The 2008 financial crisis opened the door for a bold, progressive social movement. But despite widespread revulsion at economic inequity and political opportunism, after the crash very little has changed. Has the Left failed? What agenda should progressives pursue? And what alternatives do they dare to imagine? Left Turn, published by Melbourne University Press in 2012 and co-edited with Jeff Sparrow, is aimed at the many Australians disillusioned with the political process. It includes passionate and challenging contributions by a diverse range of writers, thinkers and politicians, from Larissa Berendht and Christos Tsiolkas to Guy Rundle and Lee Rhiannon. These essays offer perspectives largely excluded from the mainstream. They offer possibilities for resistance and for a renewed struggle for change.
The Blogging Revolution, released by Melbourne University Press in 2008, is a colourful and revelatory account of bloggers around the globe why live and write under repressive regimes - many of them risking their lives in doing so. Antony Loewenstein's travels take him to private parties in Iran and Egypt, internet cafes in Saudi Arabia and Damascus, to the homes of Cuban dissidents and into newspaper offices in Beijing, where he discovers the ways in which the internet is threatening the ruld of governments. Through first-hand investigations, he reveals the complicity of Western multinationals in assisting the restriction of information in these countries and how bloggers are leading the charge for change. The blogging revolution is a superb examination about the nature of repression in the twenty-first century and the power of brave individuals to overcome it. It was released in an updated edition in 2011, post the Arab revolutions, and an updated Indian print version in 2011.
The best-selling book on the Israel/Palestine conflict, My Israel Question - on Jewish identity, the Zionist lobby, reporting from Palestine and future Middle East directions - was released by Melbourne University Press in 2006. A new, updated edition was released in 2007 (and reprinted again in 2008). The book was short-listed for the 2007 NSW Premier's Literary Award. Another fully updated, third edition was published in 2009. It was released in all e-book formats in 2011. An updated and translated edition was published in Arabic in 2012.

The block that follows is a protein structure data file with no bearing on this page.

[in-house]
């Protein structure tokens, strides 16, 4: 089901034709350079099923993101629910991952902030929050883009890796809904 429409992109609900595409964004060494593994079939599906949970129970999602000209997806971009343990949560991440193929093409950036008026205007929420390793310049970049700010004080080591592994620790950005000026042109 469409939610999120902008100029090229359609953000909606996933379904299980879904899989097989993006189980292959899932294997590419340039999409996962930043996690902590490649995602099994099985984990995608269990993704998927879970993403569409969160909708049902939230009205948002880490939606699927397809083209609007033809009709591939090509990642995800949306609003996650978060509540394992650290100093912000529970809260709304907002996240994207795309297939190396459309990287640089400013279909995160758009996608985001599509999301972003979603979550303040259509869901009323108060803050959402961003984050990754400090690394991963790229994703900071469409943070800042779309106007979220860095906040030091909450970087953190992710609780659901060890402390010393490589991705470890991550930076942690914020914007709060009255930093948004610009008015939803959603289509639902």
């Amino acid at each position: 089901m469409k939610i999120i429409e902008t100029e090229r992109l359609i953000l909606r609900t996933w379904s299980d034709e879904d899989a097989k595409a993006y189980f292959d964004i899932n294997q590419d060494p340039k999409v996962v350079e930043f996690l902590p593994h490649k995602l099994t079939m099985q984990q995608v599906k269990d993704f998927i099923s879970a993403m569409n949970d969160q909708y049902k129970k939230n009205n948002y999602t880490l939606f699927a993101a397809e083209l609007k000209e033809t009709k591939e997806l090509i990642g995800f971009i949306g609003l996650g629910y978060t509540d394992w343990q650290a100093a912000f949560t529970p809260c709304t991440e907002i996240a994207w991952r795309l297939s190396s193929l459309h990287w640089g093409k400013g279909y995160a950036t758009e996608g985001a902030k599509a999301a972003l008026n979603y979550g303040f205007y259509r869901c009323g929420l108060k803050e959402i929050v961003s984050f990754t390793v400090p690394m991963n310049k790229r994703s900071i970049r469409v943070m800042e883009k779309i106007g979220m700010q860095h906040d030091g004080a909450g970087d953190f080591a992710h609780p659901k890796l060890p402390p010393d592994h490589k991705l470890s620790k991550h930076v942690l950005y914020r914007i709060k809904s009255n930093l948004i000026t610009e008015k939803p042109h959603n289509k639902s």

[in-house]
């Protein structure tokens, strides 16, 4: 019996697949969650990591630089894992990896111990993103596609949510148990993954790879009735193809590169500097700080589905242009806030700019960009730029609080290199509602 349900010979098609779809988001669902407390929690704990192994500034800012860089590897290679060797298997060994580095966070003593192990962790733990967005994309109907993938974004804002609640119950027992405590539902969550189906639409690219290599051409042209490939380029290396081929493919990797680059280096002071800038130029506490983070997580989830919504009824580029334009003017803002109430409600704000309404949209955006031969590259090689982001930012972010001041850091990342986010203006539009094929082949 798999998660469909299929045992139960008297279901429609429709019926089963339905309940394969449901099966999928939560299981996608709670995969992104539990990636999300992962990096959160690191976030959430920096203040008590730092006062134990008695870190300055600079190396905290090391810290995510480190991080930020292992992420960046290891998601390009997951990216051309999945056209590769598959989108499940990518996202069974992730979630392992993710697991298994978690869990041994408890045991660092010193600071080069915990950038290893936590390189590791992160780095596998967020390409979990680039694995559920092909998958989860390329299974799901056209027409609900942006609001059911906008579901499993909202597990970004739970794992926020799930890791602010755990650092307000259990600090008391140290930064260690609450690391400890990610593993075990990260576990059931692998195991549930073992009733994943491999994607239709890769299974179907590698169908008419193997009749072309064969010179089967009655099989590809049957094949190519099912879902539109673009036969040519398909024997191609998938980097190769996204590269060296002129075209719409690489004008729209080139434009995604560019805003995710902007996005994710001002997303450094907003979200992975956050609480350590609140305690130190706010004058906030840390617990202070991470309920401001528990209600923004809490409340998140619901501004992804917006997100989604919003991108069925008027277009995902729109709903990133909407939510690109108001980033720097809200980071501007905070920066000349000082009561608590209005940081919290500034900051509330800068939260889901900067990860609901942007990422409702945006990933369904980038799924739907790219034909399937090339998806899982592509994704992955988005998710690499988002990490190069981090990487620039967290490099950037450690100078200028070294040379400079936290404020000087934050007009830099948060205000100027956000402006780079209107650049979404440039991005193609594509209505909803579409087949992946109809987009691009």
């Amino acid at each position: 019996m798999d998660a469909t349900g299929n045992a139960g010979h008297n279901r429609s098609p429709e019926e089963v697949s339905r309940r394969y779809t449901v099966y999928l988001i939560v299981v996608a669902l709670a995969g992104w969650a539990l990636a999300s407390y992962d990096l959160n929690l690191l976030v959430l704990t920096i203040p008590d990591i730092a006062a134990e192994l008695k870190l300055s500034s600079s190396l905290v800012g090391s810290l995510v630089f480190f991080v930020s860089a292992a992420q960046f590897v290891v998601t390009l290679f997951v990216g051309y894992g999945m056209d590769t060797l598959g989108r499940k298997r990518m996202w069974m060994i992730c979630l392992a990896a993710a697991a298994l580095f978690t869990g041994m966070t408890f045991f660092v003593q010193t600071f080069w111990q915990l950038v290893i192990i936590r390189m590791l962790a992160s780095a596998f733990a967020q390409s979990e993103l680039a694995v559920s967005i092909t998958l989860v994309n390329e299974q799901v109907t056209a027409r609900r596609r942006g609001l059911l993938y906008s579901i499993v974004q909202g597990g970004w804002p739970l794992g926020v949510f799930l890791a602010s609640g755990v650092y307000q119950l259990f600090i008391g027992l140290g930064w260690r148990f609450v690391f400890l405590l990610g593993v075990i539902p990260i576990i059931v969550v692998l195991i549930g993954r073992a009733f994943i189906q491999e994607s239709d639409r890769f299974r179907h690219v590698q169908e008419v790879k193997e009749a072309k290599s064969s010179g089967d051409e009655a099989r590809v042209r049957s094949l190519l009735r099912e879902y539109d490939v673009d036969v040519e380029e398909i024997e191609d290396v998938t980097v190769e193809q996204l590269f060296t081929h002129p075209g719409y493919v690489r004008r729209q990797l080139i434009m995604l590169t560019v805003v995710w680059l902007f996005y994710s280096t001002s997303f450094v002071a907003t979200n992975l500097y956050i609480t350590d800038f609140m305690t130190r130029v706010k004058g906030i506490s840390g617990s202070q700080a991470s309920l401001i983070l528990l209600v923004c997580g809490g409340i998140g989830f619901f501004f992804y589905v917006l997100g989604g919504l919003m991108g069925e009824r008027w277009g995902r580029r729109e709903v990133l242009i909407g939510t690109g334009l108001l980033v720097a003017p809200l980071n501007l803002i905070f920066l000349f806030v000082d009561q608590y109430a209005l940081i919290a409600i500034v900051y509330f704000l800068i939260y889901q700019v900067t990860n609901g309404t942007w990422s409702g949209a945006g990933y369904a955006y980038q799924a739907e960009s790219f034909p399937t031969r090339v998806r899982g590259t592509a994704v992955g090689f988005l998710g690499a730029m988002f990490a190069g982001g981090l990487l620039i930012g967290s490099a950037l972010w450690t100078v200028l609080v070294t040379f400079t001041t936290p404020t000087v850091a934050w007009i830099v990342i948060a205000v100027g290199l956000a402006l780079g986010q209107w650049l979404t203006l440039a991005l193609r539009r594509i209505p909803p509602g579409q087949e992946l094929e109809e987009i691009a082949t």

Line up for the essential tools of selling Zionism in the modern age

Are you a Zionist and in need of tools to sell the wonderful democracy known as Israel? Concerned that too many people see the Jewish state as an occupier? Hope that finding new tactics will assist the noble act of selling Israel to the world?

Rest easy, help has arrived:

In 2001, IDC Herzliya students Gur Braslavi and Ariel Halevi won the Oxford Union Debating Competition for teams from foreign countries. Nine years later, their joint company, Debate Ltd., was chosen to carry out the Israeli government’s new public diplomacy initiative.

The company recently took on a contract to conduct 200 workshops in which its instructors teach regular Israelis the arts of rhetoric and persuasion. If the pilot proves successful, it will likely be extended and multiplied. By creating an army of amateur ambassadors, Israel hopes to counter negative media portrayals and improve its image abroad.

“Define terrorism,” said the instructor, entering the boardroom of the Tel Aviv district branch of the Histadrut labor union. “Come on. You’ve all experienced it. Tell me what terrorism means,” he urged.

After overcoming their surprise at the abrupt and irregular entrance, the 15 participants – members of the Histadrut’s under-27 exchange mission to Berlin – started suggesting answers.

“War,” threw out one. “A threat,” said another. “A lethal danger.” “Violence.” “Injury to civilians,” more people shot out.

“OK. By those definitions, is Israel a terrorist?” asked the instructor.

In the silence that followed the question, the instructor, a good-looking man in his late twenties or early thirties wearing a button-down shirt and sporting a short haircut, took a pause to introduce himself.